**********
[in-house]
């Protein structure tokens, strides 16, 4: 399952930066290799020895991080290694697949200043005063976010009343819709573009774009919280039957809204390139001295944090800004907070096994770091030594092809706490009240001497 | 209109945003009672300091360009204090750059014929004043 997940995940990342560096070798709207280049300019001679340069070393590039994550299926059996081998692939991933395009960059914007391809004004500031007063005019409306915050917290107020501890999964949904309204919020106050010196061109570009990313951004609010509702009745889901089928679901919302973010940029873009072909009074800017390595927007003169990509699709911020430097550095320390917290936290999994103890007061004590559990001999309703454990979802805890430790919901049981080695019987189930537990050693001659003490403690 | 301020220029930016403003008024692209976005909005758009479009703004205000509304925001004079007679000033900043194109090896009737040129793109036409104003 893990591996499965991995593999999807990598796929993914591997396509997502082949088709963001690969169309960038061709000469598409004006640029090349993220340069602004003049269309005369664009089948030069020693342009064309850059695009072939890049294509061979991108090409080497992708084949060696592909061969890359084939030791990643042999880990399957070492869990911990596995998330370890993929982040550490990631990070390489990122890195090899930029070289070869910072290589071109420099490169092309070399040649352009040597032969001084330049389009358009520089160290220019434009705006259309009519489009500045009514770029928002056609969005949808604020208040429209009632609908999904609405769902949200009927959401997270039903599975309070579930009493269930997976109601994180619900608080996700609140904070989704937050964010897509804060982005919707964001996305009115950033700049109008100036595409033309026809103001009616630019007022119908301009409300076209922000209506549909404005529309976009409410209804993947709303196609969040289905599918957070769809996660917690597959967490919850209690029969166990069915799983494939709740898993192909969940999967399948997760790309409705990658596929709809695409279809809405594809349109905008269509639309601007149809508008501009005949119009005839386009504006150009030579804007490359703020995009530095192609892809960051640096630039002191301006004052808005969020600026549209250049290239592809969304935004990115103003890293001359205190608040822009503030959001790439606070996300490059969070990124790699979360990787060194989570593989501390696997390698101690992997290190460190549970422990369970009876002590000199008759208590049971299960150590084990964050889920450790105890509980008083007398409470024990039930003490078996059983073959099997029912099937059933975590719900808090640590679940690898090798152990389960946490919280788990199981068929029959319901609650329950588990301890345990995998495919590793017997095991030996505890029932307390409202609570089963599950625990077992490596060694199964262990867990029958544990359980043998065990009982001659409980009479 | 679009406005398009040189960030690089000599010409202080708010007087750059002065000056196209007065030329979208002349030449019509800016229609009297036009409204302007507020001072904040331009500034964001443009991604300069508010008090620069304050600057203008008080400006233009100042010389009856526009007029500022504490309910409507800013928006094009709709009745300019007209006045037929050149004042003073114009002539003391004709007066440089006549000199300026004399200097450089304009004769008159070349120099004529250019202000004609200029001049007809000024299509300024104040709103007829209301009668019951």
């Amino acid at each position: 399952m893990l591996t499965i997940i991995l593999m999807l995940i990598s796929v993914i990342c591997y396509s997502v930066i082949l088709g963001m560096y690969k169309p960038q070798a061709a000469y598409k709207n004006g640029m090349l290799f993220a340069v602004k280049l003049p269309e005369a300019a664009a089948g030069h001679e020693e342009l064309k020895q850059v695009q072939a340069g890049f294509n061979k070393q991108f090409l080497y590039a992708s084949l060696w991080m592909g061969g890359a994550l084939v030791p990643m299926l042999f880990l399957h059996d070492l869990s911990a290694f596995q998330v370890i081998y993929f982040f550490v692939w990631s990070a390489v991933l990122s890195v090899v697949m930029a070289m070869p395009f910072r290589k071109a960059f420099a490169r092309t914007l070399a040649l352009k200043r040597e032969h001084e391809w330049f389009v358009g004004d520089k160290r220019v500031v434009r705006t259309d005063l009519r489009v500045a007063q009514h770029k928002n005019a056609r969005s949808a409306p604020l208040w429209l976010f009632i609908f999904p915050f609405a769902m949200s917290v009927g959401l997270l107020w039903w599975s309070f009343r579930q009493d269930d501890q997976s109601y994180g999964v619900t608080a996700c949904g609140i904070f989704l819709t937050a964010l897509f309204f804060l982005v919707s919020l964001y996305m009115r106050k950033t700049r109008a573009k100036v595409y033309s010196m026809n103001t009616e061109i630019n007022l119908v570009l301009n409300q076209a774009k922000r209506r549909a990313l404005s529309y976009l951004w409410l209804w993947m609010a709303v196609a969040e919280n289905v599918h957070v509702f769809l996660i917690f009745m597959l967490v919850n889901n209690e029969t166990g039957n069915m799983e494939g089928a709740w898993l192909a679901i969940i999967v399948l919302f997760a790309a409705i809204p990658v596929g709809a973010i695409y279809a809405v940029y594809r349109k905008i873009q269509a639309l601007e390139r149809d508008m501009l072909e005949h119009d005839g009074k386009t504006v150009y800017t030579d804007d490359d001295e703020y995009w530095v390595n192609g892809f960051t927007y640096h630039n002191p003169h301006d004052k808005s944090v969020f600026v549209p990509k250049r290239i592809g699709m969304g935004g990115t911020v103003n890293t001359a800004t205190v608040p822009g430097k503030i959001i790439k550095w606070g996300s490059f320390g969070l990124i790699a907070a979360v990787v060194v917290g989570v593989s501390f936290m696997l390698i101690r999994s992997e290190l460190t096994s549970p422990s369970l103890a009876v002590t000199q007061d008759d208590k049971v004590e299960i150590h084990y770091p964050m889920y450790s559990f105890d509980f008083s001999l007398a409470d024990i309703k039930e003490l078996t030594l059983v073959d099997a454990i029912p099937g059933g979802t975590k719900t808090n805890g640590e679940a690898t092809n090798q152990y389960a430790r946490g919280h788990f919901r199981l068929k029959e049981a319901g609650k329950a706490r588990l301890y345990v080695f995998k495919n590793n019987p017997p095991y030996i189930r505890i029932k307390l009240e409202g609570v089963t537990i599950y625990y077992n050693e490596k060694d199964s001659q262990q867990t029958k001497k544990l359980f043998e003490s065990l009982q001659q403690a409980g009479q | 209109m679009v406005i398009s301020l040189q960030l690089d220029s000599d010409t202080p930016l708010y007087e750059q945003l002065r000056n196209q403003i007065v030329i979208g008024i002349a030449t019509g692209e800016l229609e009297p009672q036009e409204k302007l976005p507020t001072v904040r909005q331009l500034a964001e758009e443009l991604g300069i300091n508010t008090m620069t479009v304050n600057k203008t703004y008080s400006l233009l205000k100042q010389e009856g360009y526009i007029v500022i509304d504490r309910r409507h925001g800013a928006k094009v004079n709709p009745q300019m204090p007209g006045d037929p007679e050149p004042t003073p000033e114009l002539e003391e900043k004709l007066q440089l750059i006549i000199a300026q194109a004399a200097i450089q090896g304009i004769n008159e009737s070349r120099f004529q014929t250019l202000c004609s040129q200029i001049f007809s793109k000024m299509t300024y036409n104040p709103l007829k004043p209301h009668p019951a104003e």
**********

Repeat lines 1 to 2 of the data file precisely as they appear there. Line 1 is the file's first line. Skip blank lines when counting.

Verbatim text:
[in-house]
């Protein structure tokens, strides 16, 4: 399952930066290799020895991080290694697949200043005063976010009343819709573009774009919280039957809204390139001295944090800004907070096994770091030594092809706490009240001497 | 209109945003009672300091360009204090750059014929004043 997940995940990342560096070798709207280049300019001679340069070393590039994550299926059996081998692939991933395009960059914007391809004004500031007063005019409306915050917290107020501890999964949904309204919020106050010196061109570009990313951004609010509702009745889901089928679901919302973010940029873009072909009074800017390595927007003169990509699709911020430097550095320390917290936290999994103890007061004590559990001999309703454990979802805890430790919901049981080695019987189930537990050693001659003490403690 | 301020220029930016403003008024692209976005909005758009479009703004205000509304925001004079007679000033900043194109090896009737040129793109036409104003 893990591996499965991995593999999807990598796929993914591997396509997502082949088709963001690969169309960038061709000469598409004006640029090349993220340069602004003049269309005369664009089948030069020693342009064309850059695009072939890049294509061979991108090409080497992708084949060696592909061969890359084939030791990643042999880990399957070492869990911990596995998330370890993929982040550490990631990070390489990122890195090899930029070289070869910072290589071109420099490169092309070399040649352009040597032969001084330049389009358009520089160290220019434009705006259309009519489009500045009514770029928002056609969005949808604020208040429209009632609908999904609405769902949200009927959401997270039903599975309070579930009493269930997976109601994180619900608080996700609140904070989704937050964010897509804060982005919707964001996305009115950033700049109008100036595409033309026809103001009616630019007022119908301009409300076209922000209506549909404005529309976009409410209804993947709303196609969040289905599918957070769809996660917690597959967490919850209690029969166990069915799983494939709740898993192909969940999967399948997760790309409705990658596929709809695409279809809405594809349109905008269509639309601007149809508008501009005949119009005839386009504006150009030579804007490359703020995009530095192609892809960051640096630039002191301006004052808005969020600026549209250049290239592809969304935004990115103003890293001359205190608040822009503030959001790439606070996300490059969070990124790699979360990787060194989570593989501390696997390698101690992997290190460190549970422990369970009876002590000199008759208590049971299960150590084990964050889920450790105890509980008083007398409470024990039930003490078996059983073959099997029912099937059933975590719900808090640590679940690898090798152990389960946490919280788990199981068929029959319901609650329950588990301890345990995998495919590793017997095991030996505890029932307390409202609570089963599950625990077992490596060694199964262990867990029958544990359980043998065990009982001659409980009479 | 679009406005398009040189960030690089000599010409202080708010007087750059002065000056196209007065030329979208002349030449019509800016229609009297036009409204302007507020001072904040331009500034964001443009991604300069508010008090620069304050600057203008008080400006233009100042010389009856526009007029500022504490309910409507800013928006094009709709009745300019007209006045037929050149004042003073114009002539003391004709007066440089006549000199300026004399200097450089304009004769008159070349120099004529250019202000004609200029001049007809000024299509300024104040709103007829209301009668019951």